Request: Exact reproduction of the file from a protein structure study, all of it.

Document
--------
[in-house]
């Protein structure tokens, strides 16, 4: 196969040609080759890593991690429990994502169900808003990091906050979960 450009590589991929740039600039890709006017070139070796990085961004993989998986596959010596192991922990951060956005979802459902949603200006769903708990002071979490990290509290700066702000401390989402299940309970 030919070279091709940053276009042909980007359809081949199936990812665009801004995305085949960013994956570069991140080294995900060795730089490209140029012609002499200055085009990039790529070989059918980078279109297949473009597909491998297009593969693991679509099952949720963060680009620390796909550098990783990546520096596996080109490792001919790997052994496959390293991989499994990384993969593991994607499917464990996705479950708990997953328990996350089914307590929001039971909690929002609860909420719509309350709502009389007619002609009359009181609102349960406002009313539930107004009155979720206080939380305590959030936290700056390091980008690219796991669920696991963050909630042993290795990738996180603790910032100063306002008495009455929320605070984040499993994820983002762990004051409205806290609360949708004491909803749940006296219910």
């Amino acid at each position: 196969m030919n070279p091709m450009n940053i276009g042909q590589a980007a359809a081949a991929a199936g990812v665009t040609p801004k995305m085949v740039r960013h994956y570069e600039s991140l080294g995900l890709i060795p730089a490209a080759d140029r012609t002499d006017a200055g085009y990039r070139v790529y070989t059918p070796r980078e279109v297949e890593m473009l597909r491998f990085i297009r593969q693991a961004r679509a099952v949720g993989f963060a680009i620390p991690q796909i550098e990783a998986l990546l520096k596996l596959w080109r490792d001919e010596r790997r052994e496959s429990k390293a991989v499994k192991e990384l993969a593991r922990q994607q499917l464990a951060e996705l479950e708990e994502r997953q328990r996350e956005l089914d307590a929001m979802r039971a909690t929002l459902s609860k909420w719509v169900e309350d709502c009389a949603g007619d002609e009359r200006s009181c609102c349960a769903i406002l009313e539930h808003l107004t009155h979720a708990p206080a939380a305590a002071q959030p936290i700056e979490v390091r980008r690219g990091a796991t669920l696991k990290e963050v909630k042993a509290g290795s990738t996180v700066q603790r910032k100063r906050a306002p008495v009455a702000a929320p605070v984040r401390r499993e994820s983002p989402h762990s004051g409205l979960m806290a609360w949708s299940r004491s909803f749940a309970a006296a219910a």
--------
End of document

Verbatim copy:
[in-house]
């Protein structure tokens, strides 16, 4: 196969040609080759890593991690429990994502169900808003990091906050979960 450009590589991929740039600039890709006017070139070796990085961004993989998986596959010596192991922990951060956005979802459902949603200006769903708990002071979490990290509290700066702000401390989402299940309970 030919070279091709940053276009042909980007359809081949199936990812665009801004995305085949960013994956570069991140080294995900060795730089490209140029012609002499200055085009990039790529070989059918980078279109297949473009597909491998297009593969693991679509099952949720963060680009620390796909550098990783990546520096596996080109490792001919790997052994496959390293991989499994990384993969593991994607499917464990996705479950708990997953328990996350089914307590929001039971909690929002609860909420719509309350709502009389007619002609009359009181609102349960406002009313539930107004009155979720206080939380305590959030936290700056390091980008690219796991669920696991963050909630042993290795990738996180603790910032100063306002008495009455929320605070984040499993994820983002762990004051409205806290609360949708004491909803749940006296219910």
């Amino acid at each position: 196969m030919n070279p091709m450009n940053i276009g042909q590589a980007a359809a081949a991929a199936g990812v665009t040609p801004k995305m085949v740039r960013h994956y570069e600039s991140l080294g995900l890709i060795p730089a490209a080759d140029r012609t002499d006017a200055g085009y990039r070139v790529y070989t059918p070796r980078e279109v297949e890593m473009l597909r491998f990085i297009r593969q693991a961004r679509a099952v949720g993989f963060a680009i620390p991690q796909i550098e990783a998986l990546l520096k596996l596959w080109r490792d001919e010596r790997r052994e496959s429990k390293a991989v499994k192991e990384l993969a593991r922990q994607q499917l464990a951060e996705l479950e708990e994502r997953q328990r996350e956005l089914d307590a929001m979802r039971a909690t929002l459902s609860k909420w719509v169900e309350d709502c009389a949603g007619d002609e009359r200006s009181c609102c349960a769903i406002l009313e539930h808003l107004t009155h979720a708990p206080a939380a305590a002071q959030p936290i700056e979490v390091r980008r690219g990091a796991t669920l696991k990290e963050v909630k042993a509290g290795s990738t996180v700066q603790r910032k100063r906050a306002p008495v009455a702000a929320p605070v984040r401390r499993e994820s983002p989402h762990s004051g409205l979960m806290a609360w949708s299940r004491s909803f749940a309970a006296a219910a």